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A developing tank is a light-tight container used for developing film. A developing tank allows photographic film to be developed in a daylight environment. This is useful because most film is panchromatic and therefore can not be exposed to any light during processing. Depending upon the size and type, a developing tank can hold one to many roll or sheet films.
A film reel holds roll films in a spiral shape. The film is held evenly spaced so that the chemicals in the developing tank reach all of the film.
Developing tanks and film reels for roll films come in two varieties: plastic and stainless steel. With stainless steel reels, the film is clipped to the center and then gently pinched while the reel is turned so that the film falls into the reel's grooves. With a plastic reel, the film is loaded from the outside and then wound onto the reel by rotating the reel with a back-and-forth motion.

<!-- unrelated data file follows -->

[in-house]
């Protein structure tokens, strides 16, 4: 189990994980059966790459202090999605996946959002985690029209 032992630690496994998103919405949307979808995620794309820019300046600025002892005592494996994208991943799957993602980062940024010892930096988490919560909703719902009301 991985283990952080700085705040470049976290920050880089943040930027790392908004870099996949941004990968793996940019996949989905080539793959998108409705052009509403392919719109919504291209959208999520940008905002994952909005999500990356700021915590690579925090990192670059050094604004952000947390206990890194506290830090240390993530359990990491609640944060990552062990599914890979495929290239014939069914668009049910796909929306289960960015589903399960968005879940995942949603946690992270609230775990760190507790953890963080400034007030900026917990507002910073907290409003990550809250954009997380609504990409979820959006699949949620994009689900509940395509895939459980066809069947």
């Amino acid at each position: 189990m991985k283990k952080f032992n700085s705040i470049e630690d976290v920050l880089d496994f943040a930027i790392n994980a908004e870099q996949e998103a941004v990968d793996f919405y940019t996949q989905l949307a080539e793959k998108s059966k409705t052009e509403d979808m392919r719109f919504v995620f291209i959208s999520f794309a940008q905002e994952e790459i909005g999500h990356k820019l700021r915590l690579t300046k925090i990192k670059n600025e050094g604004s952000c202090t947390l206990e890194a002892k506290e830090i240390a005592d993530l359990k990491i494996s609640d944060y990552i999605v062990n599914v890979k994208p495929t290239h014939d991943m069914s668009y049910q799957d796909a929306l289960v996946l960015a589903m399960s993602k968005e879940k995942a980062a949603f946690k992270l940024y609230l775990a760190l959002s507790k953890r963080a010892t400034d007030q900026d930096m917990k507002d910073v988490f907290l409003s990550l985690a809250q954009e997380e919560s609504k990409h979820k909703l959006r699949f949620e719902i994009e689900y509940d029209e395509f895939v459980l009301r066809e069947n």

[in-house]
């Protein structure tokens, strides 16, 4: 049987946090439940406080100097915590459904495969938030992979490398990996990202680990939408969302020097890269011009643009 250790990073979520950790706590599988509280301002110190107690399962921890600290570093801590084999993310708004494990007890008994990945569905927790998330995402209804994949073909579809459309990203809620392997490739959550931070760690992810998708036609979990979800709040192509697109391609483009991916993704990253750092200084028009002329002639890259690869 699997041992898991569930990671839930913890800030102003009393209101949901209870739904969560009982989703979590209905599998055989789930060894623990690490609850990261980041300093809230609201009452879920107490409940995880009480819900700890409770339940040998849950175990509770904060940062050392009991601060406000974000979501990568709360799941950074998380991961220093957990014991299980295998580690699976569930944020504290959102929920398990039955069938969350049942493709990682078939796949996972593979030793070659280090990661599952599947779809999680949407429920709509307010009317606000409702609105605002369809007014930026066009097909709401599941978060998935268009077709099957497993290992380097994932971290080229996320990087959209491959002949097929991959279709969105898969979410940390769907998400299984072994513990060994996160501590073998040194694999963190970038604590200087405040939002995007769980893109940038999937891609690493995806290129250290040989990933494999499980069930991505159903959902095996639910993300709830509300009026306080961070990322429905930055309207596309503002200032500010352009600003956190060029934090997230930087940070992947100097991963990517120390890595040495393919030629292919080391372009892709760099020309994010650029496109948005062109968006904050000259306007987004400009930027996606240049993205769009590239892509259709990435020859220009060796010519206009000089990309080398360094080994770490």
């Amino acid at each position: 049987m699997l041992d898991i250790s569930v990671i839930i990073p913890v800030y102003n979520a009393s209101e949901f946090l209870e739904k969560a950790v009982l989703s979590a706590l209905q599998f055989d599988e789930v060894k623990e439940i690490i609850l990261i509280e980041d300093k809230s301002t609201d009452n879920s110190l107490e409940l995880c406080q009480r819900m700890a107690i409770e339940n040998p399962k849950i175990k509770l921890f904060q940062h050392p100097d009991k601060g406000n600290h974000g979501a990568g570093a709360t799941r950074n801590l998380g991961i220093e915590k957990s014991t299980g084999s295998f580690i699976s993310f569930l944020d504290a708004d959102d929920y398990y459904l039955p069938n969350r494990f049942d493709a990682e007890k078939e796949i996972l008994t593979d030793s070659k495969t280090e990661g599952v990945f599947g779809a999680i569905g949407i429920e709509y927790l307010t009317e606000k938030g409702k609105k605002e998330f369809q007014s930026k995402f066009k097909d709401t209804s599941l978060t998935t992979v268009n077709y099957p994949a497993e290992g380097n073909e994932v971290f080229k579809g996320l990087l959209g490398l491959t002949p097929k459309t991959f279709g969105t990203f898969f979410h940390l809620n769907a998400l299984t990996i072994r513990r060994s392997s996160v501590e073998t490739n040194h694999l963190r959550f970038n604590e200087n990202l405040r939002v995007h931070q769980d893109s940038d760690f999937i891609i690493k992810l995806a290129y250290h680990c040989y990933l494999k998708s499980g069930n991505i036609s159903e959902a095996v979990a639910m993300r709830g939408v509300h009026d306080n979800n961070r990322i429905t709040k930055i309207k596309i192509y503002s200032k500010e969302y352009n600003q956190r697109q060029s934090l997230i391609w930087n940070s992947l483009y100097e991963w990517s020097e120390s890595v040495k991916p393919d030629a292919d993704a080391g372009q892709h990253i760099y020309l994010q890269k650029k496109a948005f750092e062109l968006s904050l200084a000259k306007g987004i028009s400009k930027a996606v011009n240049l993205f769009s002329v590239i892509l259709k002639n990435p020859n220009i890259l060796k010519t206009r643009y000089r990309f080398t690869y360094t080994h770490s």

The user begins by opening the film canister (in the case of 35 mm film) or separating the film from a paper backing (in the case of medium format film, e.g. 120/220 format). The film is then loaded onto a film reel in a completely dark environment; this can be a light-tight room or a changing bag. Care must be taken during this step, as improperly loading the film may result in parts of the film not getting developed. Once the film is on the reel it is put into the developing tank, and then a lid is placed on the developing tank. Because the lid prevents light from reaching the film, the rest of the film developing process may be carried out in daylight. In addition to protecting the film from light, the lid contains an opening for rapidly pouring liquids into and out of the developing tank. Finally, a separate cap seals the canister, which prevents the contents of the tank from spilling when agitated by inverting the tank.But the tank should be cleaned by water every time after development as any residual fixer may not lead to proper development of the next film.
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